Spectrum analyzers are expensive pieces of equipment that should be handled with care, especially when it involves applying signals to the RF input. Some new users may not know what “care” means and how to go about ensuring the spectrum analyzer they’re using is protected from overloading and damage.
A basic knowledge of the probe types and their performance capabilities is important because their operation can affect the whole system under test and measurement results obtained.
It’s imperative for successful completion of a testing project that as a compliance engineer or technician leading a product certification effort, you trust but verify the work of testing facilities.
Antennas used for EMC testing possess several characteristics which make them ideal for use in a fast-paced, production-like EMC test environment. This article will briefly describe what these characteristics are, starting with the most important parameter – antenna factor.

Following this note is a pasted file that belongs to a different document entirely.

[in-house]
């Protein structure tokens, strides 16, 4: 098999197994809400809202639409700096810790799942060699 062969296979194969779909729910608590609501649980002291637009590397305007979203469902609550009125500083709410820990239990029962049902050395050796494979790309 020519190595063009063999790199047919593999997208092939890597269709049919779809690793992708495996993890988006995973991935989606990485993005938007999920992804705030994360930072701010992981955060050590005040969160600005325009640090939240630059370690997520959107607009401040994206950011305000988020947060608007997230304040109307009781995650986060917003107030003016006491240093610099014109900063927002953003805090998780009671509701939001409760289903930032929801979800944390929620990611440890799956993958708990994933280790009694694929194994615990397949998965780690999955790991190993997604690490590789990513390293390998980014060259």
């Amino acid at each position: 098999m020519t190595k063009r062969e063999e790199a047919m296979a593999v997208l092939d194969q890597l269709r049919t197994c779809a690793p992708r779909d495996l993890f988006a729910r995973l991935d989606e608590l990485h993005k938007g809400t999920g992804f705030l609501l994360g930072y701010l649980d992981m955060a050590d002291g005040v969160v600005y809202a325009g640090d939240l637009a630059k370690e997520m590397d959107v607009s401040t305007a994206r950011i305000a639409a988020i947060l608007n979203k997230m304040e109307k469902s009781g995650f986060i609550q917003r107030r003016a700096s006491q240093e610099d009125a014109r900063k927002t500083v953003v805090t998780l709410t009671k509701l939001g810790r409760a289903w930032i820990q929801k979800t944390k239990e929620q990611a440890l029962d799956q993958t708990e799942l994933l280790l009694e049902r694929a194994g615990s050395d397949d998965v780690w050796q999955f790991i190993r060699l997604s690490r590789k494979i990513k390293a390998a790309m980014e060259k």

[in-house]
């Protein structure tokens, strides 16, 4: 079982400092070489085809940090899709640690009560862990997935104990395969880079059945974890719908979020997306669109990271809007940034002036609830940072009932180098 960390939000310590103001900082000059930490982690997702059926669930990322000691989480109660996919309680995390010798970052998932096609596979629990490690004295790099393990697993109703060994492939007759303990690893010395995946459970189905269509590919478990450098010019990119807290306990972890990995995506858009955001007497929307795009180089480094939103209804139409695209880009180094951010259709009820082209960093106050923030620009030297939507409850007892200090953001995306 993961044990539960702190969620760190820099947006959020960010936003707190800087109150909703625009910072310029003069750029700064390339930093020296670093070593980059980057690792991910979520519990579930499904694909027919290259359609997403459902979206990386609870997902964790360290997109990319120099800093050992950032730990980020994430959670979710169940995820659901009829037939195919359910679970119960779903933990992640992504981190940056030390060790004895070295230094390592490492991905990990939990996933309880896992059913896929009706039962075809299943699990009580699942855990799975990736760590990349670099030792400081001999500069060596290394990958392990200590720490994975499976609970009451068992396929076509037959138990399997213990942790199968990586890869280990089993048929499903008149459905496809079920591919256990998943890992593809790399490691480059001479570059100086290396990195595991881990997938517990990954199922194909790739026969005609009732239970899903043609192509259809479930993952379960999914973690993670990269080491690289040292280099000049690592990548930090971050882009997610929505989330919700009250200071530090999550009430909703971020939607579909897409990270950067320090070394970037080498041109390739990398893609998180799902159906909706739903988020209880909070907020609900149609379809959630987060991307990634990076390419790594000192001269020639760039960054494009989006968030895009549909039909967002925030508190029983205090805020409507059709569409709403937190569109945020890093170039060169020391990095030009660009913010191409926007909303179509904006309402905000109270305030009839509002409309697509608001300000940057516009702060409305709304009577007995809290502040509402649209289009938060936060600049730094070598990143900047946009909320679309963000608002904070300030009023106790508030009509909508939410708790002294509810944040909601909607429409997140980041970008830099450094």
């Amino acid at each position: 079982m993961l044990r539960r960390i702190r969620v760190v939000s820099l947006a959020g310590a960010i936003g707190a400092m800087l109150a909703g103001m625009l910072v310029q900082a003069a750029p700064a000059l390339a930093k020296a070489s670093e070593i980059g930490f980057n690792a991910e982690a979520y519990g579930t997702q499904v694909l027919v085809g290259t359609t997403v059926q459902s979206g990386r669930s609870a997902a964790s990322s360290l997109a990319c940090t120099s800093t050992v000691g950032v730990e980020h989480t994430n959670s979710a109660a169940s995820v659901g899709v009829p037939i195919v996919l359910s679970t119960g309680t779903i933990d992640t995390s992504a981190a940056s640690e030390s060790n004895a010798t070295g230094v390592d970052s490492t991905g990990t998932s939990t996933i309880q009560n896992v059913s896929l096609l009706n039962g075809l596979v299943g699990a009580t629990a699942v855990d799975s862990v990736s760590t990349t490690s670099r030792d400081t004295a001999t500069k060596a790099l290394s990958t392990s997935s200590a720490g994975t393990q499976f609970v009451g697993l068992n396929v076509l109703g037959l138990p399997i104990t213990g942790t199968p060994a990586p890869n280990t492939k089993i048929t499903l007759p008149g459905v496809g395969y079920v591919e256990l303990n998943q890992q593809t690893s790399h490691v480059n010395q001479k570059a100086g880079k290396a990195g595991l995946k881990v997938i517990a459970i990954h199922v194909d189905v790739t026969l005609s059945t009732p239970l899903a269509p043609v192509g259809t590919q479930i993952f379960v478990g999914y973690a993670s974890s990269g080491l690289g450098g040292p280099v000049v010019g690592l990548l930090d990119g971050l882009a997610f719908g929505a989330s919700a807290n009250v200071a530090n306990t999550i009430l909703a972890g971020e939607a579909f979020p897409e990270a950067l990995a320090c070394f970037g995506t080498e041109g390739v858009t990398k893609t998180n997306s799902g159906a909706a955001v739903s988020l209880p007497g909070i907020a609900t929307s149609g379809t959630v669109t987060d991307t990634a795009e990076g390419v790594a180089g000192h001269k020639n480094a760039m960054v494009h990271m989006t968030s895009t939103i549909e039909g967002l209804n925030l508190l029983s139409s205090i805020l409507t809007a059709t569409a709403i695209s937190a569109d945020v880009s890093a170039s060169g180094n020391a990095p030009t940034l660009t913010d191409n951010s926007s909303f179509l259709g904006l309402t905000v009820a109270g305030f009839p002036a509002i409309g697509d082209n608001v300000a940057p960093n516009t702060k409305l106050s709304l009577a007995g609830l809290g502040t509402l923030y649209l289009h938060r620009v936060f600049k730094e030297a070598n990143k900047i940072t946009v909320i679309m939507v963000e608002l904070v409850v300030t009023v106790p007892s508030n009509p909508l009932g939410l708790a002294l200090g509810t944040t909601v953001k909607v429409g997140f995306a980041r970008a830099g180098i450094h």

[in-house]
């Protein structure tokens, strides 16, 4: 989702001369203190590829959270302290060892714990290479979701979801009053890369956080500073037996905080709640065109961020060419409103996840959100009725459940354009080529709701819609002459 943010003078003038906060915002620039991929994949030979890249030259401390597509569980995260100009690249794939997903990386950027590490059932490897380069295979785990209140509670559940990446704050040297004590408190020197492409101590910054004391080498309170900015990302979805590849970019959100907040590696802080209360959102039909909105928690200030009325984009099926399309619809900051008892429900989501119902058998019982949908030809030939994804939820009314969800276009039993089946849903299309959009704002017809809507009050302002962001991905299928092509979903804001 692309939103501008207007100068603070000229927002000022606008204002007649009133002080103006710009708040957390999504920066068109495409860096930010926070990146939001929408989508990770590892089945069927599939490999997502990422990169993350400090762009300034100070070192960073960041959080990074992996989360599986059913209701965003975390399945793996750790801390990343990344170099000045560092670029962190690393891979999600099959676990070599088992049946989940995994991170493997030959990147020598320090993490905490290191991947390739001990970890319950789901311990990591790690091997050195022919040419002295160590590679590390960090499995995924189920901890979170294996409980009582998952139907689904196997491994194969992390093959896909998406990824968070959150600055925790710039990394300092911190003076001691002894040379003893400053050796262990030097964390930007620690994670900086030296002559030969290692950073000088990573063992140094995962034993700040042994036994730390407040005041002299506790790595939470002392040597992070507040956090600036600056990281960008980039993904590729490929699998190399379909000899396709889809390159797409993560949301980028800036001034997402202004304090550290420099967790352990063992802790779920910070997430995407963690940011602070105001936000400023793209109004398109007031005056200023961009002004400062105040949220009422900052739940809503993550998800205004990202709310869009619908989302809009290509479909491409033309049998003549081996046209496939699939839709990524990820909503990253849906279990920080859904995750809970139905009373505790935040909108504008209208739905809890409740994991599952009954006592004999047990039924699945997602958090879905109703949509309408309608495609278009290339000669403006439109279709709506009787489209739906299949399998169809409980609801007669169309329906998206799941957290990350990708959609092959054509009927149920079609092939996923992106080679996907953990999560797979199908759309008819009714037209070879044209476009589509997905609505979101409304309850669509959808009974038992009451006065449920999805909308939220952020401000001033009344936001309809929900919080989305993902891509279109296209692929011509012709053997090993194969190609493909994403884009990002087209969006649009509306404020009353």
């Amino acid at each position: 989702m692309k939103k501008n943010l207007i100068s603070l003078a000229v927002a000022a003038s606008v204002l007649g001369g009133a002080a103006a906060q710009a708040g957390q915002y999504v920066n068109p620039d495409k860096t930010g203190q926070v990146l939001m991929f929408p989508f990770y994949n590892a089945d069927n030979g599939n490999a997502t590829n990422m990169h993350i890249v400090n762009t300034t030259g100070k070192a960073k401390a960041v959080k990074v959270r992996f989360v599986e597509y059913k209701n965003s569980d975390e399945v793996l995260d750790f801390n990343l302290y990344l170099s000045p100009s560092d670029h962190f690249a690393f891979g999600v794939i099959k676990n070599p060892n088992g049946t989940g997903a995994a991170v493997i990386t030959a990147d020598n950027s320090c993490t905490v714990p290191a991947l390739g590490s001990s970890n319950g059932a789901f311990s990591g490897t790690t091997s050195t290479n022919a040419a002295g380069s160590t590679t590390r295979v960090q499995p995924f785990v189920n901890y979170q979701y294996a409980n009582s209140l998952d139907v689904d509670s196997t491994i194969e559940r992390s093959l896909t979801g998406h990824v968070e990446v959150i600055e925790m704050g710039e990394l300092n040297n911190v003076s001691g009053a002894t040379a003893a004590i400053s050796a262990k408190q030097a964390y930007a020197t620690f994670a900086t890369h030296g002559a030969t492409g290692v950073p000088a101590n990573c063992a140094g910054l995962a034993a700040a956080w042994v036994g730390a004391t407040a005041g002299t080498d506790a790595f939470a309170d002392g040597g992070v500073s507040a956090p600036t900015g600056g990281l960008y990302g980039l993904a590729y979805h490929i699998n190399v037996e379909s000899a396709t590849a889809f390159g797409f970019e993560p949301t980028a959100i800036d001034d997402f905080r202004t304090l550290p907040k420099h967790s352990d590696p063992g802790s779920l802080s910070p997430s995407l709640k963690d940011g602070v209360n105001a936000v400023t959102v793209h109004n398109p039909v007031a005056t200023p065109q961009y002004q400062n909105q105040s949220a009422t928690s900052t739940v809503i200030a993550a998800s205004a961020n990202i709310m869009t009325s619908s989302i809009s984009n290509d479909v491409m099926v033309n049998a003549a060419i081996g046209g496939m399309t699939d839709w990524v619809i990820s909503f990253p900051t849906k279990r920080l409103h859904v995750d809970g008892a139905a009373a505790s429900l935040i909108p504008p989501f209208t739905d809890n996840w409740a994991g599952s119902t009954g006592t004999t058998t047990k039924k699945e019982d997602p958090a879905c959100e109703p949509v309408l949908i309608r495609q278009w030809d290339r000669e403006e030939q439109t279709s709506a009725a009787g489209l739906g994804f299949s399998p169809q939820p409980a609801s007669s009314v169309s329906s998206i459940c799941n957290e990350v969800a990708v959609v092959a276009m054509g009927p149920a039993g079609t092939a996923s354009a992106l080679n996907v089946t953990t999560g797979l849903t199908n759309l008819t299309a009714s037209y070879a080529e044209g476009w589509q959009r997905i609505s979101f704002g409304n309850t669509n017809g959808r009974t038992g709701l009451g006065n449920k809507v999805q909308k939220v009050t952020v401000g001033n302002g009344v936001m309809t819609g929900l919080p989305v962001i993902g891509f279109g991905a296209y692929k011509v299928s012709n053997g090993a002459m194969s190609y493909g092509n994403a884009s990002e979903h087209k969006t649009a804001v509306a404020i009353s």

If you have to purchase an ESD Simulator, you might as well get as much mileage out of it as you can, right?
You’re an expert at EMC testing but, when it comes to installing, tearing down, and moving an EMC chamber, you may not have a clear understanding of all of the non-engineering tasks that go along with such an important event.
There has to be a better way of specifying EMI filter performance – one that shows a filter’s effectiveness in real-life situations. It turns out there is a better alternative test method that fulfills this need. This method is the insertion loss test method for non-50Ω systems, located in Annex C of the second edition of EN 55017 (a.k.a. CISPR 17).
The safety performance specifications of RF absorbers are just as important as the other attributes of RF absorber performance.
If you’re performing commercial radiated and conducted emissions measurements strictly by the book, you will want to utilize a measurement receiver or spectrum analyzer that fully complies with CISPR 16-1-1.